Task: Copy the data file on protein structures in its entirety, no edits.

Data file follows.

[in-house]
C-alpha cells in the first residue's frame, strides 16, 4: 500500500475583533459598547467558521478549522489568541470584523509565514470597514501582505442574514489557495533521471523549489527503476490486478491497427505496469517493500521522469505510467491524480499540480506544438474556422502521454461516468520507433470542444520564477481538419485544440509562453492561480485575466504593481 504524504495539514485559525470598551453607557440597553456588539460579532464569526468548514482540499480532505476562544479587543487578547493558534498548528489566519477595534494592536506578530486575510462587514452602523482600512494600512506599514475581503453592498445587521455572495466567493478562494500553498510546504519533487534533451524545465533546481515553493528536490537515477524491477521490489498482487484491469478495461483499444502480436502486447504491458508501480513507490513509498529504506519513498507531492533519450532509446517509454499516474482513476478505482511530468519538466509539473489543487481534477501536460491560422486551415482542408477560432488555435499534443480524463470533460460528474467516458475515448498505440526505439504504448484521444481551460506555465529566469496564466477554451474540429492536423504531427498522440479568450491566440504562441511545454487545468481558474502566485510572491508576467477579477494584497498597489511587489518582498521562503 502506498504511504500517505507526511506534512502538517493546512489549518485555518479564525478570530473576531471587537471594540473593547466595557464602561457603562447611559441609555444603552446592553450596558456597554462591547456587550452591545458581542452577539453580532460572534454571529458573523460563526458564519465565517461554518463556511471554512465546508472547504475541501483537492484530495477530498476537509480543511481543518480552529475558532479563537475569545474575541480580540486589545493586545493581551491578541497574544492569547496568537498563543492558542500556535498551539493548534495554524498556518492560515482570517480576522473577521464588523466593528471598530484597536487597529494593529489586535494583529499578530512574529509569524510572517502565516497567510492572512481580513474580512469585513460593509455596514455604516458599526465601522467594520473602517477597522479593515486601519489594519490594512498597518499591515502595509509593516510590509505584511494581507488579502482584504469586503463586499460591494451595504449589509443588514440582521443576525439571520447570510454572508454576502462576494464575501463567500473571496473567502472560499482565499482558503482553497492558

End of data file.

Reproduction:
[in-house]
C-alpha cells in the first residue's frame, strides 16, 4: 500500500475583533459598547467558521478549522489568541470584523509565514470597514501582505442574514489557495533521471523549489527503476490486478491497427505496469517493500521522469505510467491524480499540480506544438474556422502521454461516468520507433470542444520564477481538419485544440509562453492561480485575466504593481 504524504495539514485559525470598551453607557440597553456588539460579532464569526468548514482540499480532505476562544479587543487578547493558534498548528489566519477595534494592536506578530486575510462587514452602523482600512494600512506599514475581503453592498445587521455572495466567493478562494500553498510546504519533487534533451524545465533546481515553493528536490537515477524491477521490489498482487484491469478495461483499444502480436502486447504491458508501480513507490513509498529504506519513498507531492533519450532509446517509454499516474482513476478505482511530468519538466509539473489543487481534477501536460491560422486551415482542408477560432488555435499534443480524463470533460460528474467516458475515448498505440526505439504504448484521444481551460506555465529566469496564466477554451474540429492536423504531427498522440479568450491566440504562441511545454487545468481558474502566485510572491508576467477579477494584497498597489511587489518582498521562503 502506498504511504500517505507526511506534512502538517493546512489549518485555518479564525478570530473576531471587537471594540473593547466595557464602561457603562447611559441609555444603552446592553450596558456597554462591547456587550452591545458581542452577539453580532460572534454571529458573523460563526458564519465565517461554518463556511471554512465546508472547504475541501483537492484530495477530498476537509480543511481543518480552529475558532479563537475569545474575541480580540486589545493586545493581551491578541497574544492569547496568537498563543492558542500556535498551539493548534495554524498556518492560515482570517480576522473577521464588523466593528471598530484597536487597529494593529489586535494583529499578530512574529509569524510572517502565516497567510492572512481580513474580512469585513460593509455596514455604516458599526465601522467594520473602517477597522479593515486601519489594519490594512498597518499591515502595509509593516510590509505584511494581507488579502482584504469586503463586499460591494451595504449589509443588514440582521443576525439571520447570510454572508454576502462576494464575501463567500473571496473567502472560499482565499482558503482553497492558